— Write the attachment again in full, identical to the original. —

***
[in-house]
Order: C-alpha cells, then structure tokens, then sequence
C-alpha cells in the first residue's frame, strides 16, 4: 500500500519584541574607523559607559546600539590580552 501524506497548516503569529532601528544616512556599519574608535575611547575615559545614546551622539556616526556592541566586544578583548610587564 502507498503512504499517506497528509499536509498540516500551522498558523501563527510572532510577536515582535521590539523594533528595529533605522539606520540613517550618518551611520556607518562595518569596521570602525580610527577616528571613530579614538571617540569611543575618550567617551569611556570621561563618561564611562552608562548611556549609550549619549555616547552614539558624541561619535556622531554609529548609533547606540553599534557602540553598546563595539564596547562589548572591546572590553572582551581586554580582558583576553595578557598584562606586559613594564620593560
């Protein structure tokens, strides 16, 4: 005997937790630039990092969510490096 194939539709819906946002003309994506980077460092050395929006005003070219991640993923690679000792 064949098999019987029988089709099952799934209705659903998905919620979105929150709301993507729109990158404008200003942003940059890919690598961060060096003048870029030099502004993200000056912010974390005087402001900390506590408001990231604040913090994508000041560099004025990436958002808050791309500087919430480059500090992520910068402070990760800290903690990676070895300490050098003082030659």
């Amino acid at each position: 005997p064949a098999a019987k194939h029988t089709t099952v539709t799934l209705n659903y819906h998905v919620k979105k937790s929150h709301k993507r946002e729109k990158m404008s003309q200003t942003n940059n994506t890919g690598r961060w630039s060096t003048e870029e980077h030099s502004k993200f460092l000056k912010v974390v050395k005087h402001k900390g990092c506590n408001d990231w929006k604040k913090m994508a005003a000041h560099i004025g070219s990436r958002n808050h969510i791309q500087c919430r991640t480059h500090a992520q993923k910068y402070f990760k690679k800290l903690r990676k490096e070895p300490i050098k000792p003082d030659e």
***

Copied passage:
[in-house]
Order: C-alpha cells, then structure tokens, then sequence
C-alpha cells in the first residue's frame, strides 16, 4: 500500500519584541574607523559607559546600539590580552 501524506497548516503569529532601528544616512556599519574608535575611547575615559545614546551622539556616526556592541566586544578583548610587564 502507498503512504499517506497528509499536509498540516500551522498558523501563527510572532510577536515582535521590539523594533528595529533605522539606520540613517550618518551611520556607518562595518569596521570602525580610527577616528571613530579614538571617540569611543575618550567617551569611556570621561563618561564611562552608562548611556549609550549619549555616547552614539558624541561619535556622531554609529548609533547606540553599534557602540553598546563595539564596547562589548572591546572590553572582551581586554580582558583576553595578557598584562606586559613594564620593560
């Protein structure tokens, strides 16, 4: 005997937790630039990092969510490096 194939539709819906946002003309994506980077460092050395929006005003070219991640993923690679000792 064949098999019987029988089709099952799934209705659903998905919620979105929150709301993507729109990158404008200003942003940059890919690598961060060096003048870029030099502004993200000056912010974390005087402001900390506590408001990231604040913090994508000041560099004025990436958002808050791309500087919430480059500090992520910068402070990760800290903690990676070895300490050098003082030659």
């Amino acid at each position: 005997p064949a098999a019987k194939h029988t089709t099952v539709t799934l209705n659903y819906h998905v919620k979105k937790s929150h709301k993507r946002e729109k990158m404008s003309q200003t942003n940059n994506t890919g690598r961060w630039s060096t003048e870029e980077h030099s502004k993200f460092l000056k912010v974390v050395k005087h402001k900390g990092c506590n408001d990231w929006k604040k913090m994508a005003a000041h560099i004025g070219s990436r958002n808050h969510i791309q500087c919430r991640t480059h500090a992520q993923k910068y402070f990760k690679k800290l903690r990676k490096e070895p300490i050098k000792p003082d030659e």